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Miguel Cabrera

Tigers slugger Miguel Cabrera makes pitch to fight pandemic

Miguel Cabrera makes pitch to fight Covid-19 pandemic

Miguel Cabrera is tired of the Covid-19 pandemic, and he wants to help. When the Venezuelan slugger finally retires, he’ll be remembered as one of the greatest hitters of his time. This pitch, however, must be recognized, celebrated and appreciated. 

The coronavirus pandemic has disproportionately hurt Latino and Black communities in America, and it’s important for us to encourage each other to get the vaccine. Michigan Gov. Gretchen Whitmer named Cabrera a co-chair of the bipartisan Project Michigan Commission, which helps promote and educate about the safety and effectiveness of the COVID-19 vaccine.

Too many Americans are still hesitant or even unwilling to take the COVID-19 vaccine. We should all do our parts to get vaccinated and encourage our friends and relatives to do the same. In this era, though, influencers such as Cabrera can make a major difference.

The native of Venezuela will surely make a difference because of his status as a major superstar. With the help of the Tigers, he will cut promos in his native Spanish and his second language, English. We need more Latino superstars to follow Cabrera’s lead.

Tired of this

“First of all, it’s an honor for the governor of Michigan (to) ask me if I’m able to do that,” Cabrera said Wednesday on a Zoom conference with Detroit media. “Right away I said yes because I think when you have the vaccine it’s very helpful for you.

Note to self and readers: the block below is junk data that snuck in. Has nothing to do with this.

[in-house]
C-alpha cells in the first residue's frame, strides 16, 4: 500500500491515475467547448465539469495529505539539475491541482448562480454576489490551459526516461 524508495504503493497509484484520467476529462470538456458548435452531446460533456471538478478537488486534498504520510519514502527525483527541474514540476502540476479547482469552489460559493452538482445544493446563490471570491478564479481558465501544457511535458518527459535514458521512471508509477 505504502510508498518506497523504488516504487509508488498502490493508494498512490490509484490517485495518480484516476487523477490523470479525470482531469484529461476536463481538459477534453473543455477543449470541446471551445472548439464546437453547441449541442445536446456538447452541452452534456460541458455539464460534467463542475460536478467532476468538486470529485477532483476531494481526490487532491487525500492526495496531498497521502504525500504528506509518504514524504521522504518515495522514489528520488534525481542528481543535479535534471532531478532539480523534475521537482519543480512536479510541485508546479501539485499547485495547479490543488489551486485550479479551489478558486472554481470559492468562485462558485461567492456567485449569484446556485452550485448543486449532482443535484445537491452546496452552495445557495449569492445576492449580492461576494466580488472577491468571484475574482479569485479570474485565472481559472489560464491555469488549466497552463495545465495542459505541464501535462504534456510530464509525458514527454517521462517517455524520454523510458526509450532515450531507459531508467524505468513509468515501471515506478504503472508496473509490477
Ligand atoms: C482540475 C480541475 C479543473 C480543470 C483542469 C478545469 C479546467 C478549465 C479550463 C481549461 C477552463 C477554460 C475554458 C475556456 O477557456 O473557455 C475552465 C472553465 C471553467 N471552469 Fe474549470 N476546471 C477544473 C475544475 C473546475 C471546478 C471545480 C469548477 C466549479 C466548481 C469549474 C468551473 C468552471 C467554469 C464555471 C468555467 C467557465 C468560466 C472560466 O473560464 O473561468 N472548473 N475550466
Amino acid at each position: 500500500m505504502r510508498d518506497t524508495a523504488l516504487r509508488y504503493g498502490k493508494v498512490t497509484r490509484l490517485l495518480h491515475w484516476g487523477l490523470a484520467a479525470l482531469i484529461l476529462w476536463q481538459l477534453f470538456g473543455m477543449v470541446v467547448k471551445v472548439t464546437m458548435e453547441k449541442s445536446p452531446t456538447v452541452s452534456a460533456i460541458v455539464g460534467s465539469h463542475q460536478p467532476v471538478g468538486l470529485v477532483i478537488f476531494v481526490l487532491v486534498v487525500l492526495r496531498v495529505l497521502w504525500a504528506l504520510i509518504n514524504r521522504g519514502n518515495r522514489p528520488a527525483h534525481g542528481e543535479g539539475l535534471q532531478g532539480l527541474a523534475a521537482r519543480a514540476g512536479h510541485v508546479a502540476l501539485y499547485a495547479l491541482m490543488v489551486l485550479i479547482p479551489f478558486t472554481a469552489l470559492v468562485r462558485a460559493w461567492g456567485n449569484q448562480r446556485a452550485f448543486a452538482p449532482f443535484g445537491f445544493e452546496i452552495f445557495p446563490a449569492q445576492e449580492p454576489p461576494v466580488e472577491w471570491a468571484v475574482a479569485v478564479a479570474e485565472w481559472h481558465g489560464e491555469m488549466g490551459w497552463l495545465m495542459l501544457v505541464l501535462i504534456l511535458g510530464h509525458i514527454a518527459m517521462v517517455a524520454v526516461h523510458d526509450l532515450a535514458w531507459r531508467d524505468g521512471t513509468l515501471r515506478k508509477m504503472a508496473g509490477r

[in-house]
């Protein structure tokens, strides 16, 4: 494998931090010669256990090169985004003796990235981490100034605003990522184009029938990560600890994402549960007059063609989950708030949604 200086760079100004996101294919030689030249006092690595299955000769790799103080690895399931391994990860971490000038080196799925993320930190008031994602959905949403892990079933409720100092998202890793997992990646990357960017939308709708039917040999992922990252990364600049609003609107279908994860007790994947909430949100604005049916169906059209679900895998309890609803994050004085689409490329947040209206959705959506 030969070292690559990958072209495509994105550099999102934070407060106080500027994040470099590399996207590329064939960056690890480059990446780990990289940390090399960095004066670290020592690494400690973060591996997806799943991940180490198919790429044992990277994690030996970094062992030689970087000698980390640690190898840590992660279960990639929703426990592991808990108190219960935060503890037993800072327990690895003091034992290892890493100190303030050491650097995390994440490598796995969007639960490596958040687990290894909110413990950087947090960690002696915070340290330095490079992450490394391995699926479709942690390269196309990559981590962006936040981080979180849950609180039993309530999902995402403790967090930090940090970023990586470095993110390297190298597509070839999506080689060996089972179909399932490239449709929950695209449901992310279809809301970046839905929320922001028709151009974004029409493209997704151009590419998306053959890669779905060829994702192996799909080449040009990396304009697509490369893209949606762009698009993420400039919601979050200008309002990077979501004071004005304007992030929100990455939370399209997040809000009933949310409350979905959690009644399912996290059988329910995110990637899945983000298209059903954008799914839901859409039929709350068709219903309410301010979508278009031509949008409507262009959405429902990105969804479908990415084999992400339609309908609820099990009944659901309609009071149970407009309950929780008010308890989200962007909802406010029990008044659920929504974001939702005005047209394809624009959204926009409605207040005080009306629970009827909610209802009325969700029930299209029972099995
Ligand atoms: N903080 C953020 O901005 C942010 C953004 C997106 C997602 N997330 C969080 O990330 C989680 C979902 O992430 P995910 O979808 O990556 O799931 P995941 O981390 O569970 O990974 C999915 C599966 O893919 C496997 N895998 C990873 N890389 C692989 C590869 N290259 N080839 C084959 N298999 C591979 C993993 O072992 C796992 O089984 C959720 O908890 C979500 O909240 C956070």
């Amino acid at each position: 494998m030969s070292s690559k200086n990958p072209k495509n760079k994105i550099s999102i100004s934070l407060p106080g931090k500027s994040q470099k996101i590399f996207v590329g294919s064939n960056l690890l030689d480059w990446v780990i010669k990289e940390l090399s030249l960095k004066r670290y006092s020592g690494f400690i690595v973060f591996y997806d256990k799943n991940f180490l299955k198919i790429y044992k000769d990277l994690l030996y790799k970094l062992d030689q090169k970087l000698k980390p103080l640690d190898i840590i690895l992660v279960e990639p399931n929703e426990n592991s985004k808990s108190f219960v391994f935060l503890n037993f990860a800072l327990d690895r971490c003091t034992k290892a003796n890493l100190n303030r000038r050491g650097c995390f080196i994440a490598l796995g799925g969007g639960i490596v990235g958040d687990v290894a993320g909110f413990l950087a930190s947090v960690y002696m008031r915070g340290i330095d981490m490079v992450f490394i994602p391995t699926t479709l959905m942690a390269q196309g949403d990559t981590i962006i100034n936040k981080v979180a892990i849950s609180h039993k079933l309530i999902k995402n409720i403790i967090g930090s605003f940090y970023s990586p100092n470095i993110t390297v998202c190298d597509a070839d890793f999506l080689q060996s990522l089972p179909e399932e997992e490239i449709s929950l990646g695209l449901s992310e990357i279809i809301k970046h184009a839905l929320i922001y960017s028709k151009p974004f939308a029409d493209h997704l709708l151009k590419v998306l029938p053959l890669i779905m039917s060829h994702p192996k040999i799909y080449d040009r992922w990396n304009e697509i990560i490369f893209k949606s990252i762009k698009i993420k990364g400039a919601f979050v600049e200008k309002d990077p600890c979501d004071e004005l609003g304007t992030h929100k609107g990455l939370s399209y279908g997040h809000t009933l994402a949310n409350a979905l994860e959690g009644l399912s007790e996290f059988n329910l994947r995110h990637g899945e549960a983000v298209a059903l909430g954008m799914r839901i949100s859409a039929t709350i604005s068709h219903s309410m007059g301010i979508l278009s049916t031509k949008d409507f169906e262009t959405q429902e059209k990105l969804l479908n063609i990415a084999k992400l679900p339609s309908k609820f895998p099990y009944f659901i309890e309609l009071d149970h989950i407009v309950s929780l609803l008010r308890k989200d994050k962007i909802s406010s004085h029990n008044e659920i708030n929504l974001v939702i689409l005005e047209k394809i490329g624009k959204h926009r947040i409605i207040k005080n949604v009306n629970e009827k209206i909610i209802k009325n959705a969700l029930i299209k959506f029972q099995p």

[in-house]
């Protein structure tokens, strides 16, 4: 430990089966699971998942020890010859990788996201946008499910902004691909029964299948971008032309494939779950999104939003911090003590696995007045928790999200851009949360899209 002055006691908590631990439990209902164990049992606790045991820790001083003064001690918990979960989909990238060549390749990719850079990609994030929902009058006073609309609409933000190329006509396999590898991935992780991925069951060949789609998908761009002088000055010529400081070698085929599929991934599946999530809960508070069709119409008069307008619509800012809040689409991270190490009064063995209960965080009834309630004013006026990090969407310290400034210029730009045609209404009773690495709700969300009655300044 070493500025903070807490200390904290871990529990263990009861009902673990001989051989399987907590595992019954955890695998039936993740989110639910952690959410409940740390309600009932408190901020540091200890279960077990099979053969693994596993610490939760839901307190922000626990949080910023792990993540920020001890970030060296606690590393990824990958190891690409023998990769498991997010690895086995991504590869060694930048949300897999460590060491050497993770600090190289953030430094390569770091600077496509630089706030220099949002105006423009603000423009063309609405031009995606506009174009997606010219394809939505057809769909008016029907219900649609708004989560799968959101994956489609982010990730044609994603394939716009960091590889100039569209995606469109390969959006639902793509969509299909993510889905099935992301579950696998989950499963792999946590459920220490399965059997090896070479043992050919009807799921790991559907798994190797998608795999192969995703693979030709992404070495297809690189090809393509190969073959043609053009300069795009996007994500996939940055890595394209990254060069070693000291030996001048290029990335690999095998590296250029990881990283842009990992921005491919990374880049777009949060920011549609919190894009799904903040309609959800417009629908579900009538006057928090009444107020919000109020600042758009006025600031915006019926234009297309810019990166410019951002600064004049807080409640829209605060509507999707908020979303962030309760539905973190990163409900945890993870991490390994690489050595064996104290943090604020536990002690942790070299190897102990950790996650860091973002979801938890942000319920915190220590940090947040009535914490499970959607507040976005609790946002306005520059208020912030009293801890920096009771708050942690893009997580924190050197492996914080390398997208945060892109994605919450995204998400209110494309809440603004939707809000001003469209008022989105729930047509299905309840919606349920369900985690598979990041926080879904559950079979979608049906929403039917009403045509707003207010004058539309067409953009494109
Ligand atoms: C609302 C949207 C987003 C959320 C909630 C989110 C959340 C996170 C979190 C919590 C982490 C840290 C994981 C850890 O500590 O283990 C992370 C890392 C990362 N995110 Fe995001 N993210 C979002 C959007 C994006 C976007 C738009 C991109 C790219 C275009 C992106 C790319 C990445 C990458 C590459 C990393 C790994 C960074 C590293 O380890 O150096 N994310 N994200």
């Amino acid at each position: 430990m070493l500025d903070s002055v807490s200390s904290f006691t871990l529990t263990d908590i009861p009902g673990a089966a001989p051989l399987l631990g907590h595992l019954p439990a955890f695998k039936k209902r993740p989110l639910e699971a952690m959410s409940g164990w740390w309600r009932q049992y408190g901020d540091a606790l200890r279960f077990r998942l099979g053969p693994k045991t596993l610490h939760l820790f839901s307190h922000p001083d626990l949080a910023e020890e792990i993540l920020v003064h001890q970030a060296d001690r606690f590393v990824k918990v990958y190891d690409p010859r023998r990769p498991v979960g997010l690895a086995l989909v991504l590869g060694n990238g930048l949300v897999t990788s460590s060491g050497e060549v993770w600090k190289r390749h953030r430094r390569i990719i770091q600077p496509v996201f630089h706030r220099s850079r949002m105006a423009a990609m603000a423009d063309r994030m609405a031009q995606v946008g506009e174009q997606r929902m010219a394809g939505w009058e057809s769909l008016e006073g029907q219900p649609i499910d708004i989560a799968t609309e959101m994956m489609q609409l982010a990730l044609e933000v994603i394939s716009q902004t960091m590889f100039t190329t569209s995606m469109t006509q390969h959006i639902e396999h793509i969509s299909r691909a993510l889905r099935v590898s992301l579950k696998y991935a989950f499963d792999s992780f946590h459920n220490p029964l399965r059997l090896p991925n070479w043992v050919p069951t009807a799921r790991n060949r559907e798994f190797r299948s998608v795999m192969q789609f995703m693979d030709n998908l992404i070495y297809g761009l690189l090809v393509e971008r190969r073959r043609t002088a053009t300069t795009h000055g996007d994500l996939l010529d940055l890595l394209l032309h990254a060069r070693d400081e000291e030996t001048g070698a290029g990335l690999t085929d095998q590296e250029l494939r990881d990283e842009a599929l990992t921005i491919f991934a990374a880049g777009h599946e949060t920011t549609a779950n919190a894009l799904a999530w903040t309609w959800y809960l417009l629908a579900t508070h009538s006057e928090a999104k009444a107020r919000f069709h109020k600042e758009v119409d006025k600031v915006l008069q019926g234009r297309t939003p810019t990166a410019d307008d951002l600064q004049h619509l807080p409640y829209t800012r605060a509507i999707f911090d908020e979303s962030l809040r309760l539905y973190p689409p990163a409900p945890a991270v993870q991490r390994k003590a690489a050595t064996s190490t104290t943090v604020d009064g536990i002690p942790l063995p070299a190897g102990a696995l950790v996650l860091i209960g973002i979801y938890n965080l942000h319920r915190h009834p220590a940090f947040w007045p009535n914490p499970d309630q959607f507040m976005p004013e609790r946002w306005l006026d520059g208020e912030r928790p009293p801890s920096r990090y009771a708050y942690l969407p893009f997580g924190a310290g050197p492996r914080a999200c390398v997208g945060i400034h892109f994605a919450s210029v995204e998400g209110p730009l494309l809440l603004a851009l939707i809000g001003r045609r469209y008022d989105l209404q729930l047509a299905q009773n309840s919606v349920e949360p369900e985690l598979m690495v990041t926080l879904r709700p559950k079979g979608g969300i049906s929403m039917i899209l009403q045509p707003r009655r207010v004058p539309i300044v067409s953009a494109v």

“I think from my opinion everybody has to have the vaccine to get better and get all this behind us and be normal again.”

A few split seconds later, the superstar known as “Miggy” added a closing sentence.

“I’m tired of this,” he said.

Cabrera’s legacy on the diamond is already secure. He showed he was destined for greatness since his rookie season, when he helped the Florida Marlins win the 2003 World Series. Few baseball fans will forget how he refused to be intimidated by the Yankees’ Roger Clemens in one of the most memorable at-bats of the 2003 World Series.

Cabrera spent the first five seasons of his career in Miami, but he has been in Detroit since 2008. He’s in his 14th season with the Tigers and on pace to join the 3,000-hit club before his eight-year, $248 million contract is over after the 2023 season.

Miguel Cabrera has important voice

His voice resonates in Michigan, in Spanish and English.

He’s a two-time Most Valuable Player and the last player to earn a batting Triple Crown. Now the 11-time All-Star and four-time batting champ is speaking out with a crucial pitch.

“We are grateful that ‘Miggy’ is stepping up to the plate to help inform Michiganders on the importance of getting their COVID-19 vaccinations,” Whitmer said in a statement. “We appreciate the tremendous support and advocacy from the Detroit Tigers because this is an all-hands-on-deck moment in our state’s effort to persevere and overcome the pandemic.”

We’re all tired of this pandemic, which is why it’s important to have Cabrera speak out.

On right side of history

Cabrera is one hit away from tying Babe Ruth for 45th on baseball’s all-time hits list. With 489 home runs, he is in position to perhaps join the 500-home run club this year. He’s only four home runs away from tying the legendary Lou Gehrig for 28th on the all-time home run list. 

“To be next to Babe Ruth that’s great,” he said. “That’s awesome. I never in my life thought I was going to hit (that many). … I’ve been blessed. I thank God every day for this opportunity.”

Cabrera has definitely been blessed. He’s a respected superstar in his adopted country. He has a major platform, and he’ll be on the right side of history by using his voice in Spanish and English to help fight this pandemic.

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